Arabic coffee is traditionally flavored with green cardamom, the expensive and exotic aromatic spice native to India, which passed through the Levant with rise of the Silk Road and the spice trade. The coffee beans and cardamom pods are roasted separately and then combined and ground together finely before being brewed.  My father, however, has a little secret for superior coffee.  Instead of purchasing coffee with ground cardamom pods, he requests that the cardamom is shelled first, so that only ground cardamom seeds are in his coffee.  I have to say, I much prefer this.  Since Arabic coffee is unfiltered, most of the time the coffee is flecked with floating pieces of cardamom shell.  My father's coffee, though, is thick and smooth and most delightfully shell-free.  To make this coffee at home, you would need to shell your cardamom seeds first, before grinding them finely and mixing it with any espresso-grade roasted coffee bean.

How to Make Arabic Coffee

For every (small) serving of coffee, you need:

1 HEAPED spoonful of finely ground coffee, with ground cardamom seeds
1/2 tsp sugar
1 1/2 little cups of water

Note:  we use the little cups as a measuring tool.  For example, if you want to make four servings of Arabic coffee, fill your little cup six times and pour it into your pot.

STEP ONE:  Fill pot with water and heat water on stove top. 

STEP TWO:  Once the warm is warm, but before it boils, add sugar and stir to dissolve.

STEP THREE: Add heaping spoonfuls of coffee.  And I mean HEAPING.  See how my father does it?  Add one heaped spoonful per serving of coffee.

STEP FOUR: Bring coffee to a rapid boil, and stir down the foam, lifting the pot from the heat source to control boiling.  Continue to boil and stir until (this seems like a miracle to me), the foam suddenly dissipates.  Then stop stirring and remove from heat. 

STEP FIVE:  Cover the pot, and let rest for two minutes so that the coffee grounds settle to the bottom of the bot.

STEP SIX:  Pour the coffee slowly, and do not fill one cup at a time, but rather move from cup to cup, filling each one just a little, so that you distribute the (tastiest) top layer of coffee into each cup.  

Now it is time to sit back and enjoy!  Sip slowly, and savor the flavor.  Remember to not drink the last couple of swallows, as they will be grainy with coffee sediment (tiffel).  

My parents, Gregg and Rhoda, enjoying their afternoon qahweh.

Daymi, always.  

May we always sit and drink coffee like this.  


  1. I love this, Jessica. This is how we do coffee in our house too. I buy ground cardamom in bulk and use it for all sorts of things including 'ahweh. I just made some today with cardamom (but I add milk) and it was amazing ... after a long day of shoveling! Your parents look so cute by the way! :)

  2. No idea how to make that... let alone make decent coffee using K-cups.

  3. Great post!

    What brand of coffee do your parents use to make the coffee with?

    1. Really, any coffee that you enjoy will do. We use a dark roast, finely ground.

  4. Hello. I really want to make this. Can you please tell me the ratio of cardamom to coffee? Thank you so much for all the delicious recipes. I especially love the history and culture you add in.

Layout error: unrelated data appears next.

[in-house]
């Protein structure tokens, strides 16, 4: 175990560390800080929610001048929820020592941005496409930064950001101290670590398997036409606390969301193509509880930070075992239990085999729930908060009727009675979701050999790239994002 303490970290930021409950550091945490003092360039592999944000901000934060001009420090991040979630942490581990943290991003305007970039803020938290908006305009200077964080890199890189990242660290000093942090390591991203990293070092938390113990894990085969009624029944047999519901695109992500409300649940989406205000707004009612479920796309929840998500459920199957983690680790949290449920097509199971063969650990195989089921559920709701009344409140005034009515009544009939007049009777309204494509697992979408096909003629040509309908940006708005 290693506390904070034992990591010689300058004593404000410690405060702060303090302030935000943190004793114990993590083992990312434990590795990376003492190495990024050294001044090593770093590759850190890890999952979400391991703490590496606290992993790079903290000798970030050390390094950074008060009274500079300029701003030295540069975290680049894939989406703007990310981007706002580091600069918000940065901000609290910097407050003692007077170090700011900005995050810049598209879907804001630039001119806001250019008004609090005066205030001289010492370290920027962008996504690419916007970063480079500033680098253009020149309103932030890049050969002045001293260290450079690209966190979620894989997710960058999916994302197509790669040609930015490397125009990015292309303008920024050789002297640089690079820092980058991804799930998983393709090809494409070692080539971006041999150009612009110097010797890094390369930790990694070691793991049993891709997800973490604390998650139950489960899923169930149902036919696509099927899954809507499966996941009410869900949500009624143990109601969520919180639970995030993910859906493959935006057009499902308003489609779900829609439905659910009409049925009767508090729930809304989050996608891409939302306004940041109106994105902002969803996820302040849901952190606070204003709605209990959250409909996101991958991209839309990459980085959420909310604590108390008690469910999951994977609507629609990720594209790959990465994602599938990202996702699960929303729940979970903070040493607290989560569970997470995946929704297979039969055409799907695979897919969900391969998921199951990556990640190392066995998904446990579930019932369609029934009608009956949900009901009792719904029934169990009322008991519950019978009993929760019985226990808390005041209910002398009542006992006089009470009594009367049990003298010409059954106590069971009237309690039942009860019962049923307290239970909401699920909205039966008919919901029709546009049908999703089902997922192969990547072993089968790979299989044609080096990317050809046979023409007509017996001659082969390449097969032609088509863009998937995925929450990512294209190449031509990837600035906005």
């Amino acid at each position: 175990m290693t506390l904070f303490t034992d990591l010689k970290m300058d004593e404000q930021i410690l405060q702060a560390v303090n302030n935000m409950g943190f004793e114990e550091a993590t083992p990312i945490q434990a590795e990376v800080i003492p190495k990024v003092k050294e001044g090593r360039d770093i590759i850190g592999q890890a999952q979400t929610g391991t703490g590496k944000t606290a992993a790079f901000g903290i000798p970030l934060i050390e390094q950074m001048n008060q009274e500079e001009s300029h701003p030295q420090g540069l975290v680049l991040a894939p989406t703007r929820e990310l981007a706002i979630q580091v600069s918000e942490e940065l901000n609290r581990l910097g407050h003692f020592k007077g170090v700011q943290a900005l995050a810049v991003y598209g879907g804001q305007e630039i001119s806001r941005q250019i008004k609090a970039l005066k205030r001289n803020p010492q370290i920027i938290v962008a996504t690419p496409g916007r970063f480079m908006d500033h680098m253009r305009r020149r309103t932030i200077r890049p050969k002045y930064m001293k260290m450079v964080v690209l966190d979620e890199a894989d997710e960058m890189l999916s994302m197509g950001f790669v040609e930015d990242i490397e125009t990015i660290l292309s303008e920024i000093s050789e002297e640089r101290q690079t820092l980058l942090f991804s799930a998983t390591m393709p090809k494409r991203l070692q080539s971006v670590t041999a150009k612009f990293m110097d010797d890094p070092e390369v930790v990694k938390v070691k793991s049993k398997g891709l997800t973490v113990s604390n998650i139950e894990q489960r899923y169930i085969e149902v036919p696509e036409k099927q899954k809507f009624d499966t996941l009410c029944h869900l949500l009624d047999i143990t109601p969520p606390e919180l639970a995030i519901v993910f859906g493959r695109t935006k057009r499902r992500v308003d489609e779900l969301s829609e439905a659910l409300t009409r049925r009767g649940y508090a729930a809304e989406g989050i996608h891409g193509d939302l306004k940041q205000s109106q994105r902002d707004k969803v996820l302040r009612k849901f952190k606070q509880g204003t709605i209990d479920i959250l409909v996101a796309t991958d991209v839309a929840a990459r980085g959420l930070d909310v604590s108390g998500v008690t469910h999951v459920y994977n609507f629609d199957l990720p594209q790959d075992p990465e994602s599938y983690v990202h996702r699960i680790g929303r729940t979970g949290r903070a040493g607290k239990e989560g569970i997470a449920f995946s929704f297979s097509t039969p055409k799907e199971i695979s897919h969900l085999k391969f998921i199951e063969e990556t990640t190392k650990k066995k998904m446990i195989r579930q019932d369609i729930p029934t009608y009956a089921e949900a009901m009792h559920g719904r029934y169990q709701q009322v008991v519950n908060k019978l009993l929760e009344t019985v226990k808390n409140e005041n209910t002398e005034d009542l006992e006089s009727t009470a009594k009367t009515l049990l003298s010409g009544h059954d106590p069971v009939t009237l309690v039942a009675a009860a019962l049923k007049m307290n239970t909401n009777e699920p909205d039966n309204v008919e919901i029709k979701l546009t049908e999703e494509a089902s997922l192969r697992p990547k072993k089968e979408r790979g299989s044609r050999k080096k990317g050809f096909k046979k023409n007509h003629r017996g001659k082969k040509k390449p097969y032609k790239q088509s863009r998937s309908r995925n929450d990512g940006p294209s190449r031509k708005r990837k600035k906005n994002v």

5. hi bint e Rhoda,i am very thankful to you for posting such a beatiful love story recipie with pictures of your beloved parents.i got a gift from my brother a pack of ARABIC COFFEE,seelani with cardamom,i searched on google how to make arabic coffee,i found great recipie,i will try it like your father do,and i will also make a cup for my wife too as we are in the age if your parents now.thank you so much,i will give a post after i try with my wife...

  6. hi bint e Rhoda,i am very thankful to you for posting such a beatiful love story recipie with pictures of your beloved parents.i got a gift from my brother a pack of ARABIC COFFEE,seelani with cardamom,i searched on google how to make arabic coffee,i found great recipie,i will try it like your father do,and i will also make a cup for my wife too as we are in the age if your parents now.thank you so much,i will give a post after i try with my wife...

    1. Thanks for your note! Enjoy the coffee and thanks for stopping by! Let me know how it turns out!

  7. Thank you for this post! I work in a coffee shop, and a customer came in who said that he made coffee in a similar way, only he said that the cardamom and coffee grounds formed a sort of thin crust that was cracked with a spoon before pouring the coffee into separate cups. It sounds like a sort of variation on this method? Anyway, thank you very much for sharing this.

    1. You are welcome! I have never heard of this variation, but if you try it, let me know how it works!

  8. Thanks for this guide! I have been missing Arabic coffee ever since I got back from a work trip to Palestine earlier this year and this post was super helpful.

  9. I am very thankful to you for posting such a beautiful love story recipe. last i i try with my mom. We enjoyed that moment. But i am confidence to Best coffee maker . it is very good use things for your

  10. REaly beautiful post! May God bless you all

  11. Can you please tell me the ratio of cardamom to coffee?